Wednesday, April 18, 2012

Memorial of Bl Marie of the Incarnation (Madame Acarie)

"Barbara was born in Paris on Feb. 1, 1566, daughter of Nicholas Avrillot, lord of Champlâtreux, and Mary L'Huillier. Her prime glory is to have contributed more than all others to the introduction of the reform of St. Teresa of Jesus into France, so much so that she merits the title of «mother and foundress of the (Discalced) Carmel in France.» As a young girl she was entrusted to the care of the Little Sisters of the Humility of Our Lady at Longchamp. At the age of fourteen she was recalled to her family. Her parents blocked her aspirations to the religious state; at the age of sixteen she was obliged to marry Peter Acarie, viscount of Villemor, lord of Montbrost and of Roncenay. Beautiful, rich, well-liked, she wished only to correspond with God's graces in the perfect fulfillment of her duties towards her husband, towards her six children, and towards her dependents, whose devoted affection she gained. During the thirty years of her married life she showed how Christian spouses can reach sanctity.

Her faith shone in her unconditional adherence to the Church when the Protestant heresy sought to extend itself to French soil. Meanwhile, she gave herself generously to works of mercy, especially on the occasion of the siege of Paris (1590), and to zeal for the salvation of souls. At the same time she was favored by God with extraordinary graces, which were accompanied, however, by both exterior and interior trials. The period of prosperity was followed by one of misfortune. Her husband was exiled by Henry IV and expelled from Paris after the defeat of the League to which he belonged. In these conditions Barbara learned the meaning of ingratitude; but, upheld by her heroic trust in God, she worked tirelessly day and night for her children and for her husband, until she obtained their complete rehabilitation. When after four years the family was thus reunited and once more in possession of its home and holdings, the blessed again gained popular esteem, including that of the royal family. The young Peter de Bérulle, her cousin and a future cardinal, venerated her as a mother; and St. Francis de Sales gave her his approval and directed her.

In the autumn of 1601 Barbara read the writings of St. Teresa of Avila and felt urged to introduce Teresa's religious reform into France. Trusting in the counsel of theologians and saints and facing up to difficulties of all kinds, in 1602 she began preparing for the foundations of the Teresian Carmel. She gathered the first vocations; she obtained the royal approval and also the pontifical bull of foundation (In supremo, of Pope Clement VIII, Nov. 13, 1603); and she built the first monastery.

Chosen and guided by Peter de Bérulle, six Discalced Carmelite nuns arrived from Spain on Aug. 29, 1604. At their head was the servant of God, Anne of Jesus (Lobera), and as lay sister, Bl. Anne of St. Bartholomew (Garcia). Then, on Oct. 17, the regular life was inaugurated in Paris. Barbara Acarie also cooperated in the new foundations of Pontoise (1605), Dijon (1605) and Amiens (1606), and was happy to see all three of her daughters, beginning with fifteen-year old Margaret, enter there.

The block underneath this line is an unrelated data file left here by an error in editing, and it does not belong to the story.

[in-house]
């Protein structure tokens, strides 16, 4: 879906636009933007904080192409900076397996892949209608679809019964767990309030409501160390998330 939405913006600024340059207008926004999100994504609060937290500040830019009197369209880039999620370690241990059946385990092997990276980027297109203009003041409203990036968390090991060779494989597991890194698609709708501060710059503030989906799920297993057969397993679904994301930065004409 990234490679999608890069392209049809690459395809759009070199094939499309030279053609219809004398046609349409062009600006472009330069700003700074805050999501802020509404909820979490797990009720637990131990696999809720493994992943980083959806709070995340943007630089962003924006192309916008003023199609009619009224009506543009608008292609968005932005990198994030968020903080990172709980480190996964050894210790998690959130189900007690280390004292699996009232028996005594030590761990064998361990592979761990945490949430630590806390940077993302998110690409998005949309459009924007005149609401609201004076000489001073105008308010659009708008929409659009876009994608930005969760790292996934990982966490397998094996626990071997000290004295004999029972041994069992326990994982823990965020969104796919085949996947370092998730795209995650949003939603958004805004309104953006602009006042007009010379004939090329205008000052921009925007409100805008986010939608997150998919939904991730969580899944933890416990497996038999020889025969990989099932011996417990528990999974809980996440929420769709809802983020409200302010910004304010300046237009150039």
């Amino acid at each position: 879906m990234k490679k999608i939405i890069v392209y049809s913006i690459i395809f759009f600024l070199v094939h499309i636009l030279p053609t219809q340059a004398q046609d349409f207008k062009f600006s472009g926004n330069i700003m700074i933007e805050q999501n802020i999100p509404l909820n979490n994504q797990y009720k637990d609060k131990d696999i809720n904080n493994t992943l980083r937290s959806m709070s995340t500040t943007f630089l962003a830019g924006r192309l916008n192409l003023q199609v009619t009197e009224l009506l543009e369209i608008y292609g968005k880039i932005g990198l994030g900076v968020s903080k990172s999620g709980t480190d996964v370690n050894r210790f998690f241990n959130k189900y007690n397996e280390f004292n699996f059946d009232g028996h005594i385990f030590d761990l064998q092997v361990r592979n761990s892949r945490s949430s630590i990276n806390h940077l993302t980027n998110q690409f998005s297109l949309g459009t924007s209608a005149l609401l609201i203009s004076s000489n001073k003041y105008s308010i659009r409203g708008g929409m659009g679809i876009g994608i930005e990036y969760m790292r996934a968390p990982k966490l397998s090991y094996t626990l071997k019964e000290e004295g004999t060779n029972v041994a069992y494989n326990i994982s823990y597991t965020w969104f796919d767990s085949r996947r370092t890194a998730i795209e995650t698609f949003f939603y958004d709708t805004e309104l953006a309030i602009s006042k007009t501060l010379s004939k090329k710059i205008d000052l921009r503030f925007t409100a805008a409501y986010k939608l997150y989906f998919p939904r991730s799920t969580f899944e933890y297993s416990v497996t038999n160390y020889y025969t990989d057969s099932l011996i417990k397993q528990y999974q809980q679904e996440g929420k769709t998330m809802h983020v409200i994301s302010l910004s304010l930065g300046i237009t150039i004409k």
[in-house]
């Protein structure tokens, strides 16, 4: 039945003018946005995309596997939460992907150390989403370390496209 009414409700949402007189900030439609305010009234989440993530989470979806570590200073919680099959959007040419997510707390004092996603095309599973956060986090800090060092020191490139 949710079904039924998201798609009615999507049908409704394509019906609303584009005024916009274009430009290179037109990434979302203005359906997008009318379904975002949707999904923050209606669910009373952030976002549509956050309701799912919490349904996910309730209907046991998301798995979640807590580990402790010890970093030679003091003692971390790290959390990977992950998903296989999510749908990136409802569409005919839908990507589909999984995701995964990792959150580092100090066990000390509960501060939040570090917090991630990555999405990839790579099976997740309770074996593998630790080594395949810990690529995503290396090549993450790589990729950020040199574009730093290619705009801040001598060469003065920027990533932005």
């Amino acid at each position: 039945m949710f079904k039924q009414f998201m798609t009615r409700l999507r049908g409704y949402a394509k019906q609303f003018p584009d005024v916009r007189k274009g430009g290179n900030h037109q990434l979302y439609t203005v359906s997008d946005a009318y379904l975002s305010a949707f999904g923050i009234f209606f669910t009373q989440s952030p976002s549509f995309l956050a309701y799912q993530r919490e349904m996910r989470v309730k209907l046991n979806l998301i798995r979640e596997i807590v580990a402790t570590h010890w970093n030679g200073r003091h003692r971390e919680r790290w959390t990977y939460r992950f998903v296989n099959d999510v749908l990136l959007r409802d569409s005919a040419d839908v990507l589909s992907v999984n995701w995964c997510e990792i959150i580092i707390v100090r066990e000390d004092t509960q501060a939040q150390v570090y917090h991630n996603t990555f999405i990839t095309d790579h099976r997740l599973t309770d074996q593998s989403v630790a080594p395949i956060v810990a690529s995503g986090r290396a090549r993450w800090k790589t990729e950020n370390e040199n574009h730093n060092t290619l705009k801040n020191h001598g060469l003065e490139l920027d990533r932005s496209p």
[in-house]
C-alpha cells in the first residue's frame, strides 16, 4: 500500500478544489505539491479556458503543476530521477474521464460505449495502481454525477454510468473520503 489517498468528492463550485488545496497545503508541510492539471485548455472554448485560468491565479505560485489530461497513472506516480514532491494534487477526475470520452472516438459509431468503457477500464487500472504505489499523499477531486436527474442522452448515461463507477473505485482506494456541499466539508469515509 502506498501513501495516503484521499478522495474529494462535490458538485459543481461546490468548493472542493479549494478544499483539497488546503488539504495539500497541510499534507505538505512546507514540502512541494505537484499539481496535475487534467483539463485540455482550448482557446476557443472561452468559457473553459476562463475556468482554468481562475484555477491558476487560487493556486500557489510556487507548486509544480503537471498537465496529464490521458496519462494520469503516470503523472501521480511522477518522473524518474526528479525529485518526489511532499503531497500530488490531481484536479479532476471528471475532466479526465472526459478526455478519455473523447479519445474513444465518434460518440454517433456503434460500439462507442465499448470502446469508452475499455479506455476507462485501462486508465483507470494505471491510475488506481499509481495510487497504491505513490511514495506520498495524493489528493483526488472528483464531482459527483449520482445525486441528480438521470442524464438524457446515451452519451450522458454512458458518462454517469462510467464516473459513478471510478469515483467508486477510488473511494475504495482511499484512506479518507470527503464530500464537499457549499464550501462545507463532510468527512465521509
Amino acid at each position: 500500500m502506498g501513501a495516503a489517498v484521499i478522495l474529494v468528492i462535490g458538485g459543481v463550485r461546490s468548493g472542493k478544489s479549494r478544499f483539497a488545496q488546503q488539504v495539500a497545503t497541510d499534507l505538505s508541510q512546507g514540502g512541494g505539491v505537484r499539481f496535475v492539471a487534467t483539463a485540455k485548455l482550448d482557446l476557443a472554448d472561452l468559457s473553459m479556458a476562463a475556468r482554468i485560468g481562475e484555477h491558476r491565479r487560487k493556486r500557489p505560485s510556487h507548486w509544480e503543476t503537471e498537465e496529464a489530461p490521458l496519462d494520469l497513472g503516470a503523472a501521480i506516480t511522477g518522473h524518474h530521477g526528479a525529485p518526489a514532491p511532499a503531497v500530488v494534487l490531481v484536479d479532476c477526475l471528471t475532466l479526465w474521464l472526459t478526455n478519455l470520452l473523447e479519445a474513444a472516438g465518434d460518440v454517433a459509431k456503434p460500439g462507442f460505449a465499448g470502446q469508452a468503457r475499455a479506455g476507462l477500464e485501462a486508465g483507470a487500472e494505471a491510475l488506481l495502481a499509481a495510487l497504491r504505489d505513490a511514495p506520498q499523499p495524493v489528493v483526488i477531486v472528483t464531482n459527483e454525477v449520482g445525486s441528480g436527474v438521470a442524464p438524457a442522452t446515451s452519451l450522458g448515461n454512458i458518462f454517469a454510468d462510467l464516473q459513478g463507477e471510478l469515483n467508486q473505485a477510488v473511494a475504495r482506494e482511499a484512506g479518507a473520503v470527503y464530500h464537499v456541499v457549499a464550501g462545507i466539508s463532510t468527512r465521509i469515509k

Meanwhile Barbara spent herself in continued good works, even though her physical and spiritual sufferings were great. In 1613 her husband fell gravely ill, and she never left his beside until, nine days later, she saw him die the death of the just. The tears and the prayers of the blessed widow were comforted by the heavenly confirmation of the eternal salvation of her pious husband.

Free now from the duties towards her family, Barbara broke every bond with the world and decided to become a Carmelite. Though she was so well-known in Paris, and the various Carmels, which through her efforts were beginning to stud her native land, vied for her presence, she chose Amiens, the poorest and the one farthest away and asked the grace of being received as a lay sister there. On April 7, 1614, she was clothed in the Teresian habit and rapt in ecstasy; she received the name of Mary of the Incarnation.

As a religious, she edified her fervent sisters by her attention to the humblest tasks of the kitchen, by her complete submission to all, by her practice of poverty and a unique finesse in charity, especially towards the sick. Although favored by God with exceptional gifts, she was extremely cautious and preferred the simple practice of the common, solid virtues. She made her solemn profession on April 8, 1615, in the course of a prolonged sickness. The coming of a new prioress from another monastery also caused her much suffering. Then, on Dec. 7, 1616, for reasons of health, she was sent to the Carmel of Pontoise. After a long illness, and after being comforted repeatedly by holy viaticum, by ecstasies and heavenly visions, she died peacefully on April 18, 1618, at Pontoise.

The process for beatification was opened in Rome in 1627. The successive decrees of Pope Urban VIII and other circumstances contributed to have the cause suspended, and it was not resumed until 1782. It was concluded with her beatification, proclaimed by Pope Pius VI on June 5, 1791. Her body lies in the chapel of the convent of Pontoise."

-- Biography by John of Jesus Mary, ocd


"The great love which you have for me impels me to come to you, all the more because of the existence of the Sacrament of your love, in which you have clearly shown me your love and have drawn me to love you in return; this is why I desire to receive you, so that when my soul is satiated with this spiritual food, I may joyfully embrace you within my soul, never be separated from you and love you with all my heart."

-- Les vraies exercices by Madame Acarie